School districts across the country are facing budget shortfalls requiring them to make drastic cuts and changes to every program not deemed essential, and Philadelphia is no exception. With the closure of 24 district schools last year and the loss of 3,000 staff jobs, the Philadelphia school district is trying desperately to keep its head above water. One area where the Philadelphia public school system has always struggled and continues to do so is in providing quality and legally-appropriate special education, and the budget constraints are only making it worse.
Educating students with special needs is considerably more expensive than educating more traditional ones, and increasingly, schools around the country are failing to do so properly. While research shows qualified special education teachers improve skill sets and knowledge bases for special needs students, thereby reducing the financial burden of the state down the road, school districts — especially Philadelphia schools — have consistently had a difficult time finding the money and resources necessary to educate their special needs students appropriately and legally.
The Individuals with Disabilities Act, also known as IDEA, is a federal law passed in the 1970s and aims to ensure children with disabilities have their needs met across the nation. It mandates that public schools must provide a free and appropriate education to every student within every public school district diagnosed with disability. Schools are also required to identify any students who may exhibit learning disabilities and develop an education plan tailored appropriately to the child — at no extra cost to parents. Many school districts feel IDEA has saddled them with too great a responsibility and too few resources to accomplish it. It is a good idea, but it is underfunded. In Philadelphia school districts alone, upwards of 20,000 students have diagnosed special needs or learning disabilities, and the district is legally responsible to not only accommodate them but educate them as well, and because special needs education costs are more than double traditional student costs, avoiding the extra expense can become a strategy to meet budget requirements.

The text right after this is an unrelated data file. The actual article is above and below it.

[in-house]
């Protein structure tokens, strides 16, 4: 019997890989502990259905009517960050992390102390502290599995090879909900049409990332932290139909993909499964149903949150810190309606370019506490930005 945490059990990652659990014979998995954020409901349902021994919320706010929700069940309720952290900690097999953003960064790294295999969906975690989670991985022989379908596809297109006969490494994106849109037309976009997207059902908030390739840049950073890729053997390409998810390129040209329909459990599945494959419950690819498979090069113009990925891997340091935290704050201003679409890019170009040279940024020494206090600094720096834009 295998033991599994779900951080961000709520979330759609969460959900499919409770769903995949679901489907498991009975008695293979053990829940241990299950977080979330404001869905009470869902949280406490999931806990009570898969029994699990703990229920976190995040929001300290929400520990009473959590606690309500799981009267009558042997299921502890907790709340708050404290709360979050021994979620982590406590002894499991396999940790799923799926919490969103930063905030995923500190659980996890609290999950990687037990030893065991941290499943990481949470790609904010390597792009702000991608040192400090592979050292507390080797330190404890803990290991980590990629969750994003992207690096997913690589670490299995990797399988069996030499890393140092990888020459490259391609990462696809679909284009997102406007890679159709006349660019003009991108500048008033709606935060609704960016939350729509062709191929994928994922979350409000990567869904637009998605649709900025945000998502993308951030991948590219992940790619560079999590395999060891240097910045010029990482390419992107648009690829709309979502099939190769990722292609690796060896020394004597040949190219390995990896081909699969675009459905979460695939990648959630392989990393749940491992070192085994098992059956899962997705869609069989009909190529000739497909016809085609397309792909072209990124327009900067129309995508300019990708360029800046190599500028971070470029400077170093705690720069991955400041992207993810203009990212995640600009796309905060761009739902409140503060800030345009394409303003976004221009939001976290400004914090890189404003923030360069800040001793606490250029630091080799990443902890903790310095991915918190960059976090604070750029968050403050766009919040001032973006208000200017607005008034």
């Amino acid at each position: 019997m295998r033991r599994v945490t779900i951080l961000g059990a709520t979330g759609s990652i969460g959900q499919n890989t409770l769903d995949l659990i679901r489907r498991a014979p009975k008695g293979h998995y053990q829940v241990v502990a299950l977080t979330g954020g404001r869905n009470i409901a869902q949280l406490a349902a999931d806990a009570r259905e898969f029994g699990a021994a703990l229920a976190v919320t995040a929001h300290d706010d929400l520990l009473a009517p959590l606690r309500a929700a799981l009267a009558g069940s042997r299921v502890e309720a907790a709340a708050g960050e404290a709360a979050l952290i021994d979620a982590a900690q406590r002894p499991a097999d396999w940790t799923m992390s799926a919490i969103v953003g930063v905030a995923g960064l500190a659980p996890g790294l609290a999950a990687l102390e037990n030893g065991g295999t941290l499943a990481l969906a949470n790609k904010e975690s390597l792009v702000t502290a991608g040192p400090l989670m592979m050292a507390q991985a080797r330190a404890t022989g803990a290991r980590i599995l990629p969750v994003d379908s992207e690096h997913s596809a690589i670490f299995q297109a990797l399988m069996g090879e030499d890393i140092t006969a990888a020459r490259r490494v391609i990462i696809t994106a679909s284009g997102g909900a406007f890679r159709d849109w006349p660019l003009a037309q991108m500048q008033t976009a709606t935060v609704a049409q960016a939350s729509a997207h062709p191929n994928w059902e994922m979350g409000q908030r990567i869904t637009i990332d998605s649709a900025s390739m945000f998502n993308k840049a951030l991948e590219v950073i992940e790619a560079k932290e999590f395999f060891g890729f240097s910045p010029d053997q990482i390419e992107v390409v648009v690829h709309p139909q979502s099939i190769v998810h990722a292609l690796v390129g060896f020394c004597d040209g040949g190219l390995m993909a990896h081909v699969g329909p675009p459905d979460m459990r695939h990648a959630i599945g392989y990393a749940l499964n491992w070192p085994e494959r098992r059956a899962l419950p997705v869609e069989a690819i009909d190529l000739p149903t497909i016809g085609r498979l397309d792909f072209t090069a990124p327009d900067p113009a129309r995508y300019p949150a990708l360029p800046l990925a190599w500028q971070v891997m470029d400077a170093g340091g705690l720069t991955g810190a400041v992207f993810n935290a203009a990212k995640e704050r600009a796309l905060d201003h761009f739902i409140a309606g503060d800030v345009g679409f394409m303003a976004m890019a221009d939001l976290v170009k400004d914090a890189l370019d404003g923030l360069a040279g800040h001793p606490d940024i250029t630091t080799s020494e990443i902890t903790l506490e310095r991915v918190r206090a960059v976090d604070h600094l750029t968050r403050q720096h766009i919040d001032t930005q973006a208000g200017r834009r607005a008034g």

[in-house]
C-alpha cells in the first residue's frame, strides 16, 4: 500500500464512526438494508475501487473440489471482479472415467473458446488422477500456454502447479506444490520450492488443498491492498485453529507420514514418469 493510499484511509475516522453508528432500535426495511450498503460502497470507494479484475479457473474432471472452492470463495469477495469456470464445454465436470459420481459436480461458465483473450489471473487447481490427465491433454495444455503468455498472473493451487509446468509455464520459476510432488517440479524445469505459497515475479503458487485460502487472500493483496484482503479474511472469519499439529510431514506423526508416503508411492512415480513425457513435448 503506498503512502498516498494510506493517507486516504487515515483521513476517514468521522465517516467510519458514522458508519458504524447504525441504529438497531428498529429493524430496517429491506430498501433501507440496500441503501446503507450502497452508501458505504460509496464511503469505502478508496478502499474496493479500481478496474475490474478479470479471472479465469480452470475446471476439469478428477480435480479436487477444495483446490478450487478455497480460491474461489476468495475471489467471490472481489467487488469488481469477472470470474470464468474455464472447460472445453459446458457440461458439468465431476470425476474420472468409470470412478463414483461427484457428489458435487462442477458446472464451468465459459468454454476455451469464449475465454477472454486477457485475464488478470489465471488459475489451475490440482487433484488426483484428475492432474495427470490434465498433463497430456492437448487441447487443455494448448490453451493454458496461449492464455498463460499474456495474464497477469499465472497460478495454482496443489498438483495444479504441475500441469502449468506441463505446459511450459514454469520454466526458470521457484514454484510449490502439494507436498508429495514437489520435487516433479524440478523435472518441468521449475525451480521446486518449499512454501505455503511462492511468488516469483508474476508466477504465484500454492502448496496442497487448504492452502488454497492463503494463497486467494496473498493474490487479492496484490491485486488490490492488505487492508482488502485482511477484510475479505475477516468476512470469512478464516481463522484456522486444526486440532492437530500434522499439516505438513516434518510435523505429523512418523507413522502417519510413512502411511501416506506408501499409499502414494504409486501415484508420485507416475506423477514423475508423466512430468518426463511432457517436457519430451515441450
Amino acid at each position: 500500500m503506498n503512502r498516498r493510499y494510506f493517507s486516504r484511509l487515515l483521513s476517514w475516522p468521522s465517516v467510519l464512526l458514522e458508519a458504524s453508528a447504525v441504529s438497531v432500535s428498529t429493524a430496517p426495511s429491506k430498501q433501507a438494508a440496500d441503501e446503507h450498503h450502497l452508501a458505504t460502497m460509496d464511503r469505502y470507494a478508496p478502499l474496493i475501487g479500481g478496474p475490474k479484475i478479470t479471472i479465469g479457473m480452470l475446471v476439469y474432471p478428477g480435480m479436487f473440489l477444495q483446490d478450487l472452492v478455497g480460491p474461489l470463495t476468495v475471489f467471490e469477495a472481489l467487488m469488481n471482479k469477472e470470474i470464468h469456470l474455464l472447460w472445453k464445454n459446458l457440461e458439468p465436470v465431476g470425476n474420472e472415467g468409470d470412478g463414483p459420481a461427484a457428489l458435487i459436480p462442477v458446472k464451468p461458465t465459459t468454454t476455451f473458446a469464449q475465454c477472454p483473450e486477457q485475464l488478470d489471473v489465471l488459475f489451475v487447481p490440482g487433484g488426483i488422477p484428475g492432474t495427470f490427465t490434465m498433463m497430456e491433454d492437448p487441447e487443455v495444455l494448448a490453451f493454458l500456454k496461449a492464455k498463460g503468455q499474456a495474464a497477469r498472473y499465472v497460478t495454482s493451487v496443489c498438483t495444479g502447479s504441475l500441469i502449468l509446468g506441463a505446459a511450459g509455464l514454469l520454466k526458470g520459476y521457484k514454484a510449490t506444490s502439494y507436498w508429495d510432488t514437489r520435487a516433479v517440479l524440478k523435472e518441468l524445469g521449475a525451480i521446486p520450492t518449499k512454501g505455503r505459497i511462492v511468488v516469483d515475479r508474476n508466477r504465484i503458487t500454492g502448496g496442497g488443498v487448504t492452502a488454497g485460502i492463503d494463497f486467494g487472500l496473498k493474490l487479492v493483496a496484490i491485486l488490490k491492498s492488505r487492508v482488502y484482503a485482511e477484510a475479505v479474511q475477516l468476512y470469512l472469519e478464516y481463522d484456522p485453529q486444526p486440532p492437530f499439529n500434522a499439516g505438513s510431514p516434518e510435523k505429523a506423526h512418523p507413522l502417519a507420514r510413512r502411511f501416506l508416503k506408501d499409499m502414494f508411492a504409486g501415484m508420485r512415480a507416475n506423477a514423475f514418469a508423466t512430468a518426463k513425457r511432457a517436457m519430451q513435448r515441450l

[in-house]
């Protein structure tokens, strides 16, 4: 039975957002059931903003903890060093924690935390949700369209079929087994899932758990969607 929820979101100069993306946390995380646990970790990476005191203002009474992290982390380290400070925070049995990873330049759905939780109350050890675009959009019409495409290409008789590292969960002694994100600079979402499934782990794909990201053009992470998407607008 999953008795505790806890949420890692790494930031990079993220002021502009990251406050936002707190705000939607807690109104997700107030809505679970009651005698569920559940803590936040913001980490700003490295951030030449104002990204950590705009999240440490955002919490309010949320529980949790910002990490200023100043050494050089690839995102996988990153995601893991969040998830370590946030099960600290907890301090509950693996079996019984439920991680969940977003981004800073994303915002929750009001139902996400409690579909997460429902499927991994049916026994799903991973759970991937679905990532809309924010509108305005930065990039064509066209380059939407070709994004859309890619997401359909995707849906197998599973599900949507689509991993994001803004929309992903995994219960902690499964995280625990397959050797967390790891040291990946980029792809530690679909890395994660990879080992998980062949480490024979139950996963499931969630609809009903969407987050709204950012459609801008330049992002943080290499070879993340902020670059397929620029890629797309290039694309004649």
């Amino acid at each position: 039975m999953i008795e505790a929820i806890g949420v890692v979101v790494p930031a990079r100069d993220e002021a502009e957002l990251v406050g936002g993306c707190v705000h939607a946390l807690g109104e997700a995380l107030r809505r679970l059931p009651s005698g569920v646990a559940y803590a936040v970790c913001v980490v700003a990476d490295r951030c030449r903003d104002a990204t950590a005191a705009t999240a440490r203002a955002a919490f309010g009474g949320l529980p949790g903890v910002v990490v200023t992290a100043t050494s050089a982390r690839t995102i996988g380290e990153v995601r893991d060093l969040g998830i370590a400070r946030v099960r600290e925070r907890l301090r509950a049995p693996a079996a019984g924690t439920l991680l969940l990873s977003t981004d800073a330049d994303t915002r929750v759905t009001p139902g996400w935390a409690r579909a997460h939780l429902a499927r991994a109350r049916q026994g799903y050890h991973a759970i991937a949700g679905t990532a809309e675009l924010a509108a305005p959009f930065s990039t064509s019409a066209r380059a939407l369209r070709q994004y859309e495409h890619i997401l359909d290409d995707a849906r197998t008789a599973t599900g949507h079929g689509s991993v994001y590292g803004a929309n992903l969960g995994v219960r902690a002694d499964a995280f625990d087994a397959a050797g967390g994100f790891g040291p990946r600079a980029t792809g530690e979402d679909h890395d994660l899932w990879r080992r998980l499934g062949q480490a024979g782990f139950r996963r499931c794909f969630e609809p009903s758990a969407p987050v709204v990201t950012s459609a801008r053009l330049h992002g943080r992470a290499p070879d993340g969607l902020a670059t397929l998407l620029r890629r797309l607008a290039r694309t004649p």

Many school administrators claim the educational strictures of IDEA are too cumbersome and impractical to carry out, but each special needs student’s Individualized Education Plan, or IEP, must be met. Once it’s written, an IEP becomes a legally binding contract, and if it is violated, the district is breaking the law, which opens the door for parents and caregivers to sue. It’s a risk many school districts are willing to take — often to the tune of millions of dollars in legal expenses, court fees, settlements and more. Each year, Philadelphia school districts battle parents in and out of court over IDEA and millions of dollars are spent in the process. While schools close and staff are let go, it’s hard not to wonder just how much worse the budget crisis is going to make meeting IDEA’s requirements — and how much more money the district will lose. Last year, Philadelphia schools budgeted over $6 million for losses and judgments regarding special education. They spent almost $9 million. With so much at stake, a real budget crisis and so many special needs students falling through the cracks, what can Philadelphia do to provide the education it is legally required to provide to all of its students?
Efforts and Aims
Thankfully, it looks like some relief may be finally on the way. Last year, Governor Corbett signed a bill into law establishing a source of funding for special education across the state of Pennsylvania. Called Act 3, it was years in the making and had the support of 39 different advocacy organizations and The Education Law Center. Act 3 is primarily a law about funding distribution, and it has three cost categories to monetize each student’s educational needs and will hopefully ensure school districts across the state will have enough funding to keep them in compliance with IDEA and provide an appropriate education for each special needs student.
Whether or not the latest efforts undertaken by the state of Pennsylvania will be enough to fix the broken special education system in Philadelphia remains to be seen, but at the very least, there are steps being taken — and they seem to be headed in the right direction.
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